Obituary: Euan Fry (the Good News Man)

Obituary: Euan Fry (the Good News Man)

In 1988 the Australian edition of the Good News Bible was published by the Bible Society in Australia.

This edition was a first: it was typeset, printed and bound locally, and used Australian English.

It was a tribute to mark 200 years of European settlement.

Images of gum leaves covered the end pages and many superb paintings by Australian artists added to Annie Vallotton’s wonderful line drawings.

Two dozen copies were donated by the Bible Society for use in the new Parliament House at its opening.

This production had been the vision of the Rev. Euan Macgregor Fry, the Secretary of the Bible Society’s Translations Department from 1967 to 1988.

Euan grew up in Melbourne and taught secondary science.

Answering a call from Methodist Overseas Missions, he and his young family moved to the Rabaul area in PNG. He became a candidate for the Methodist ministry, completed a BD and was ordained in PNG in 1963.

Euan saw the value of people having scriptures in their own language and spent 1966 working on Old Testament translation into Tinata Tuna, the language spoken around Rabaul. His outstanding abilities in linguistics and communication were noticed and he was appointed Secretary of the new Translations Division of the Bible Society in Australia in 1967.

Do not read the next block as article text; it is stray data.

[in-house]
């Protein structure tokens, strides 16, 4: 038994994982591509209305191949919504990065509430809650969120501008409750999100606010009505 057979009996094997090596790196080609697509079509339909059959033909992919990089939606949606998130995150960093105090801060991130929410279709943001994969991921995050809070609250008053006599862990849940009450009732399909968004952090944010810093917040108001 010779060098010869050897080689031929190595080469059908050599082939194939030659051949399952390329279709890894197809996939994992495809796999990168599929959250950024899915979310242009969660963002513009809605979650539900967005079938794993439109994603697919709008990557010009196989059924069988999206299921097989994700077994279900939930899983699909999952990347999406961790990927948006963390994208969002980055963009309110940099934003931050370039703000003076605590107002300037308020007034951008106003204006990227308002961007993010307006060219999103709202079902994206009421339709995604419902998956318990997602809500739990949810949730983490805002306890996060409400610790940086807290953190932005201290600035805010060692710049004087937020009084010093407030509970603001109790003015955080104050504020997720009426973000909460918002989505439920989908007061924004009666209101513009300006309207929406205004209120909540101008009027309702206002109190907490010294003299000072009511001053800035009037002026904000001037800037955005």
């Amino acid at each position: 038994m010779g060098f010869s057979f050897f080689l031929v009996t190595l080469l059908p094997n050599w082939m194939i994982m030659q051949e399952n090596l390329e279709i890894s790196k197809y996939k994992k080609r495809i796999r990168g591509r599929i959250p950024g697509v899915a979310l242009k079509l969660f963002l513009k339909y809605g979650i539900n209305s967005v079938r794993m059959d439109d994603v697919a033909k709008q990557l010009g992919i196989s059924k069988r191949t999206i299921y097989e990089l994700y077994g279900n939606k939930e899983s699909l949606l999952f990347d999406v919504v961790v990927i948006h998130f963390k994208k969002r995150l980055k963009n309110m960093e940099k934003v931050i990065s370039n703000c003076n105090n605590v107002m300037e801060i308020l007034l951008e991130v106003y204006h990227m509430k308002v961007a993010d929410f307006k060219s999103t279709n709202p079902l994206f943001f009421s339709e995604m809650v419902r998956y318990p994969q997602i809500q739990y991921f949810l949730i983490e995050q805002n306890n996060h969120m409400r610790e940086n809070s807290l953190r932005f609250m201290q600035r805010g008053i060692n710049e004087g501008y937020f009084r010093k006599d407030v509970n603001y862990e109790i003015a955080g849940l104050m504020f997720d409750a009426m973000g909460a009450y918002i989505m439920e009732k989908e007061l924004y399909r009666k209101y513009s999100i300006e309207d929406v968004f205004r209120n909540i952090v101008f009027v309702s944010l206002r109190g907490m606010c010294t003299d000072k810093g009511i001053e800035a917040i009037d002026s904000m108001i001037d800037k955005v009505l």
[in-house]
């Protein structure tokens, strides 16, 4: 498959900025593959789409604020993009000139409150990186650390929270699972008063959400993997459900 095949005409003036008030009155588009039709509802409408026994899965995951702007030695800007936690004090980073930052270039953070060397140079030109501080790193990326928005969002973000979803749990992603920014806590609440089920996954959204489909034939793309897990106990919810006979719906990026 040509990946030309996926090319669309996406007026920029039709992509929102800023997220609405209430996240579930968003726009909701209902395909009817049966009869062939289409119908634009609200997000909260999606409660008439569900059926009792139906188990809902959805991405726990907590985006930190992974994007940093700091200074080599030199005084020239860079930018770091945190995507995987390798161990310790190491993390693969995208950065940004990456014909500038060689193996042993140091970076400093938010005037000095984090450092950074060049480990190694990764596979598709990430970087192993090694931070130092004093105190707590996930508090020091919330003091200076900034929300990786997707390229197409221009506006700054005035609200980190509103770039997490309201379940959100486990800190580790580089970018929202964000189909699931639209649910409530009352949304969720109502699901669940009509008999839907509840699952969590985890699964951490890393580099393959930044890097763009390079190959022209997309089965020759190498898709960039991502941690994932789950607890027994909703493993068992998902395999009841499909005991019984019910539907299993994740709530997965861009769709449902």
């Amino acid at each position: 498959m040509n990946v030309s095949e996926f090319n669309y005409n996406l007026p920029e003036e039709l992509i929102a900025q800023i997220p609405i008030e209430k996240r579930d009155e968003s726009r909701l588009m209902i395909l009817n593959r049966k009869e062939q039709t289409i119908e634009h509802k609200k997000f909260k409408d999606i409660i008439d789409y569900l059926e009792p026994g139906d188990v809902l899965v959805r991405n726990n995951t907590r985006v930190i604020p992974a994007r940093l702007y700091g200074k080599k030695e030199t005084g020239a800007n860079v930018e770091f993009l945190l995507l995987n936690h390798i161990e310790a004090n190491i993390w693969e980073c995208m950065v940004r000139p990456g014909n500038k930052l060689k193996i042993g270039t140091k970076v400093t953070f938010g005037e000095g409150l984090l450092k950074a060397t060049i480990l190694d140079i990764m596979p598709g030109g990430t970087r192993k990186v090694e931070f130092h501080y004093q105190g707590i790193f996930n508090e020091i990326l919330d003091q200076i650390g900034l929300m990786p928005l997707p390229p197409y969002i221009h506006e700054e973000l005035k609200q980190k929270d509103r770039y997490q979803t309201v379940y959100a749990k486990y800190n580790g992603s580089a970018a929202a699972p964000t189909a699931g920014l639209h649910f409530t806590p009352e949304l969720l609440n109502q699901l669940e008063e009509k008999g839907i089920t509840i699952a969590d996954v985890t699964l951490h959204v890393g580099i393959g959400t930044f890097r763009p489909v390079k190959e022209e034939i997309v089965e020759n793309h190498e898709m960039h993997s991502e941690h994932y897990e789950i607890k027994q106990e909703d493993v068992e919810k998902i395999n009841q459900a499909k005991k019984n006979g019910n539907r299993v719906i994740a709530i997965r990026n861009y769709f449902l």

In this role he encouraged and assisted scripture translation projects in Australian Aboriginal languages and also in PNG and the Pacific. These projects ranged from Bible comics and “new reader” booklets to gospels and complete Bibles.

He conducted many workshops training the local indigenous translators and played a major role in setting up the Australian Kriol and Vanuatuan Bislama Bible projects. These Bibles are now complete.

He had a wonderful capacity to communicate very complex concepts in simple language.

After his retirement in 1988, Euan continued to edit periodicals and write handbooks for Bible translators. He also enjoyed building and then playing his organ, his weaving loom, and valve radios, as well as gardening.

Euan and his wife Jean continued to live in Canberra and for some years have been involved in the home church movement.

He died suddenly, in his garden, on March 1, 2011, aged 77 years.

Contributed by Canberra Region Presbytery


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